S+L Producers react to Lumen Fidei

Julian Paparella

Friday, July 5, 2013

LF 3 cropped
The very light that guides our path
Deacon Pedro Guevara Mann
Producer, Salt and Light Catholic Television Network
In Porta Fidei, Pope Benedict wrote: “Faith is a personal act - the free response of the human person to the initiative of God who reveals himself. But faith is not an isolated act. No one can believe alone, just as no one can live alone. You have not given yourself faith as you have not given yourself life. The believer has received faith from others and should hand it on to others. Our love for Jesus and for our neighbor impels us to speak to others about our faith. Each believer is thus a link in the great chain of believers. I cannot believe without being carried by the faith of others, and by my faith I help support others in the faith.” (166) – This was a document meant to set us out on a journey of discovery during the Year of Faith. It was meant to help the Church reflect on and re-discover our Faith.
And now with Lumen Fidei, both Popes give us food for that journey. Faith is not just something that we learn or can know, but it is the very light that guides our path. Without it, “everything becomes confused; it is impossible to tell good from evil, or the road to our destination from other roads which take us in endless circles, going nowhere.” (3) This Encyclical truly strengthens us “in the priceless treasure of that faith which God has given as a light for humanity’s path.” (9)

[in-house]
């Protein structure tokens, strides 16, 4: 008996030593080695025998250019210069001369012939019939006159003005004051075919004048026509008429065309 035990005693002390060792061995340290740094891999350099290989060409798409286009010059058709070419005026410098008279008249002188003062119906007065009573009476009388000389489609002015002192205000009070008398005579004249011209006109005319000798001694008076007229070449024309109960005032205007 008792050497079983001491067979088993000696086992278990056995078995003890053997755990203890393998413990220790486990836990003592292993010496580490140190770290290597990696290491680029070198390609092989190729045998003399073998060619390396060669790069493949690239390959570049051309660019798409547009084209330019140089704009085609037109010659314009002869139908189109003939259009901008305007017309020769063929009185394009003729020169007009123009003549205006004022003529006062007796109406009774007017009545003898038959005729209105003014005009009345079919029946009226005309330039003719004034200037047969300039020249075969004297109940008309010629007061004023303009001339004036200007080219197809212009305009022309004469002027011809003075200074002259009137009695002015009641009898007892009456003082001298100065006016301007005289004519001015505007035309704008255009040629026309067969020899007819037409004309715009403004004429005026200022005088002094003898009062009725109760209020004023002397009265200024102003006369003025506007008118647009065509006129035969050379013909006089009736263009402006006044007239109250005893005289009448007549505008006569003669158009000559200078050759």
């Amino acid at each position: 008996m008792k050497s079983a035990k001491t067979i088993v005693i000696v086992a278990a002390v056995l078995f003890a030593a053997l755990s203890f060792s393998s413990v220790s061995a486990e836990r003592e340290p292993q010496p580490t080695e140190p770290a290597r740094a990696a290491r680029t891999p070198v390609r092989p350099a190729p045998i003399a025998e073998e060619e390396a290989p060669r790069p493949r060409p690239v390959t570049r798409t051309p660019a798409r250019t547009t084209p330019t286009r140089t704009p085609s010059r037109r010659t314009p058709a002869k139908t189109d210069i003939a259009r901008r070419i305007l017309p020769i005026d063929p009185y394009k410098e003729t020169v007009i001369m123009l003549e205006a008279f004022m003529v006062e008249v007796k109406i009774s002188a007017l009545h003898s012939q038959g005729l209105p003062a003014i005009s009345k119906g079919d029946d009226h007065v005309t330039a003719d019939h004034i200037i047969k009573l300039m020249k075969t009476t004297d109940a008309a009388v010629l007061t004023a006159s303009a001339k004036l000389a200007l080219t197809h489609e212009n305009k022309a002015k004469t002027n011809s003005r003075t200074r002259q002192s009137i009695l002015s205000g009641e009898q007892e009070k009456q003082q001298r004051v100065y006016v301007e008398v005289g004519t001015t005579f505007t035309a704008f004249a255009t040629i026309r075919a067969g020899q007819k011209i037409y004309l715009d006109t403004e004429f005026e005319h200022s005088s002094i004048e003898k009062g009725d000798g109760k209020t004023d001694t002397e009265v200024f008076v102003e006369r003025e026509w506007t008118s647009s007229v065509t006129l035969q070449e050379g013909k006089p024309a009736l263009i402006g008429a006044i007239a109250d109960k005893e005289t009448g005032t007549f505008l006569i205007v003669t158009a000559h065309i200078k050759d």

I had never really thought about Faith so much, yet this document forces us to see Faith as it truly is not just belief, as integral to life and in everything: Faith as love, faith as fullness, faith as understanding, faith as reason, faith as theology, faith as gift. Indeed, faith as light!
That light from which all other flames are ignited
Cheridan Sanders
Producer, Salt and Light Catholic Television Network
Reading the encyclical The Light of Faith, I thought about the vague sense of uneasiness (or existential anxiety) we live with in the Western world. Our lives, rudderless in the stream of “aimless instants” leads many to ask, where is meaning found? Who and what do I belong to? Is the faith of my childhood strong enough to withstand the challenging realities that the human race faces today? The simple answer to these questions is yes. But the encyclical does a good of explaining why. So, this encyclical addresses the very heart of what plagues the doubting heart; the lack of confidence in the treasury of faith in Christ. For many people my age, I suspect there’s trepidation about testing what we believe – what if my Catholic faith, my belief in Christ disappoints? I’ll find myself alone, my hopes and dreams dashed. And in a sense, this is exactly where the disciples found themselves before the resurrection huddled in the Upper Room. Thomas wasn’t afraid of feeling disappointment, he actually experienced the heartbreak that came with believing in someone who ended up (for a short while) dashing his hopes against the ground. Indeed, without the assurance of the Resurrection, the Christian life is bound to be a heartbreaker. But Christ is Risen and the tomb is empty! So, once I read the encyclical the image that came to mind was the Easter Vigil - one of the most powerful liturgical representations of how our lives are lived in the light of faith in Christ.